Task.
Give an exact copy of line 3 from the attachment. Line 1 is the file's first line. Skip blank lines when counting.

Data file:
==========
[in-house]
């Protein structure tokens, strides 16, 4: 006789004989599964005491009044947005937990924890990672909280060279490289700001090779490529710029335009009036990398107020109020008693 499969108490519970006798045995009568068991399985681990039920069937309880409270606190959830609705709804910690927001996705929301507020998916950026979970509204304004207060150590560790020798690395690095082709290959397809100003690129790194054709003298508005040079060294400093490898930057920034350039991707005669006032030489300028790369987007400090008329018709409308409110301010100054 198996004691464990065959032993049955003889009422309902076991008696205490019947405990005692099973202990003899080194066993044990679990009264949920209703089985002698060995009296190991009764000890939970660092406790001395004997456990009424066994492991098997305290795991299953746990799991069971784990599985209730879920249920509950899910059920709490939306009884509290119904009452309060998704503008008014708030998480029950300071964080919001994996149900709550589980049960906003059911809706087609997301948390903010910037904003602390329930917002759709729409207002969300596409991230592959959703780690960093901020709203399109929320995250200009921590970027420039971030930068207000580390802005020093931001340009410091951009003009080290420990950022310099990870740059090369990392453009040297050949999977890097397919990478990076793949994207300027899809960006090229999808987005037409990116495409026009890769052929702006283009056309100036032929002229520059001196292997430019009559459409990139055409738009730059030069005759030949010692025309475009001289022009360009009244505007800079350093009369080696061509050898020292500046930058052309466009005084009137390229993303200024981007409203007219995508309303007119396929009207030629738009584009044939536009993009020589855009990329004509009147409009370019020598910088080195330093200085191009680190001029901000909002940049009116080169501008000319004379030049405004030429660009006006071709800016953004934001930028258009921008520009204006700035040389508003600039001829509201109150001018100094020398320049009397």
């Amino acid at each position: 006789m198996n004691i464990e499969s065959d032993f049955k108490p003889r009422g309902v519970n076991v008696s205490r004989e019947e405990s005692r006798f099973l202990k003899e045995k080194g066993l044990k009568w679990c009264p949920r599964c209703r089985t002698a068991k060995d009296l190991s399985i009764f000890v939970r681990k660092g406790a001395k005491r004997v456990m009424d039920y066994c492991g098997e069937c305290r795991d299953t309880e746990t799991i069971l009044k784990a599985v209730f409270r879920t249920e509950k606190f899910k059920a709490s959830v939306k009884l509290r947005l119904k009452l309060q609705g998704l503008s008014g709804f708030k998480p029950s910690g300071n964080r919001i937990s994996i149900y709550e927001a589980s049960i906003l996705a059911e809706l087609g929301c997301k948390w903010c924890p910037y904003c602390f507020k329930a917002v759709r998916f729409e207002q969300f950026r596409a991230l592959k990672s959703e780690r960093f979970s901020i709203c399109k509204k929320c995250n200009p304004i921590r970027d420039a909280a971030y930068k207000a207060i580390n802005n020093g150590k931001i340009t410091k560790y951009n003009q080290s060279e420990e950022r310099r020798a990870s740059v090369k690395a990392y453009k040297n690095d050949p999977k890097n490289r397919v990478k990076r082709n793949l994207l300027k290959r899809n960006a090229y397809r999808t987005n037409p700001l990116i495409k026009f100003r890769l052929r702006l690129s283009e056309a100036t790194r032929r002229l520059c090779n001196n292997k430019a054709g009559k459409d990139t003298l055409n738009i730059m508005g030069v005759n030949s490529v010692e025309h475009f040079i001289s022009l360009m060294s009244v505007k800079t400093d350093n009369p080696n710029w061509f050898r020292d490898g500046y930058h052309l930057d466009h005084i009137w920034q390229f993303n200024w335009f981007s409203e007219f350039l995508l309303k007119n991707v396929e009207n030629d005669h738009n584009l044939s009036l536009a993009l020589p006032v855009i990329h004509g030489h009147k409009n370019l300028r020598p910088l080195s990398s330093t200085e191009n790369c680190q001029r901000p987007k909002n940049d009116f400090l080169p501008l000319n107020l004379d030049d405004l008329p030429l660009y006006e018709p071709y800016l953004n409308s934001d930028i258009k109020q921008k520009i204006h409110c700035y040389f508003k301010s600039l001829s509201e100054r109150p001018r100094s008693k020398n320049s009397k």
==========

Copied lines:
């Amino acid at each position: 006789m198996n004691i464990e499969s065959d032993f049955k108490p003889r009422g309902v519970n076991v008696s205490r004989e019947e405990s005692r006798f099973l202990k003899e045995k080194g066993l044990k009568w679990c009264p949920r599964c209703r089985t002698a068991k060995d009296l190991s399985i009764f000890v939970r681990k660092g406790a001395k005491r004997v456990m009424d039920y066994c492991g098997e069937c305290r795991d299953t309880e746990t799991i069971l009044k784990a599985v209730f409270r879920t249920e509950k606190f899910k059920a709490s959830v939306k009884l509290r947005l119904k009452l309060q609705g998704l503008s008014g709804f708030k998480p029950s910690g300071n964080r919001i937990s994996i149900y709550e927001a589980s049960i906003l996705a059911e809706l087609g929301c997301k948390w903010c924890p910037y904003c602390f507020k329930a917002v759709r998916f729409e207002q969300f950026r596409a991230l592959k990672s959703e780690r960093f979970s901020i709203c399109k509204k929320c995250n200009p304004i921590r970027d420039a909280a971030y930068k207000a207060i580390n802005n020093g150590k931001i340009t410091k560790y951009n003009q080290s060279e420990e950022r310099r020798a990870s740059v090369k690395a990392y453009k040297n690095d050949p999977k890097n490289r397919v990478k990076r082709n793949l994207l300027k290959r899809n960006a090229y397809r999808t987005n037409p700001l990116i495409k026009f100003r890769l052929r702006l690129s283009e056309a100036t790194r032929r002229l520059c090779n001196n292997k430019a054709g009559k459409d990139t003298l055409n738009i730059m508005g030069v005759n030949s490529v010692e025309h475009f040079i001289s022009l360009m060294s009244v505007k800079t400093d350093n009369p080696n710029w061509f050898r020292d490898g500046y930058h052309l930057d466009h005084i009137w920034q390229f993303n200024w335009f981007s409203e007219f350039l995508l309303k007119n991707v396929e009207n030629d005669h738009n584009l044939s009036l536009a993009l020589p006032v855009i990329h004509g030489h009147k409009n370019l300028r020598p910088l080195s990398s330093t200085e191009n790369c680190q001029r901000p987007k909002n940049d009116f400090l080169p501008l000319n107020l004379d030049d405004l008329p030429l660009y006006e018709p071709y800016l953004n409308s934001d930028i258009k109020q921008k520009i204006h409110c700035y040389f508003k301010s600039l001829s509201e100054r109150p001018r100094s008693k020398n320049s009397k």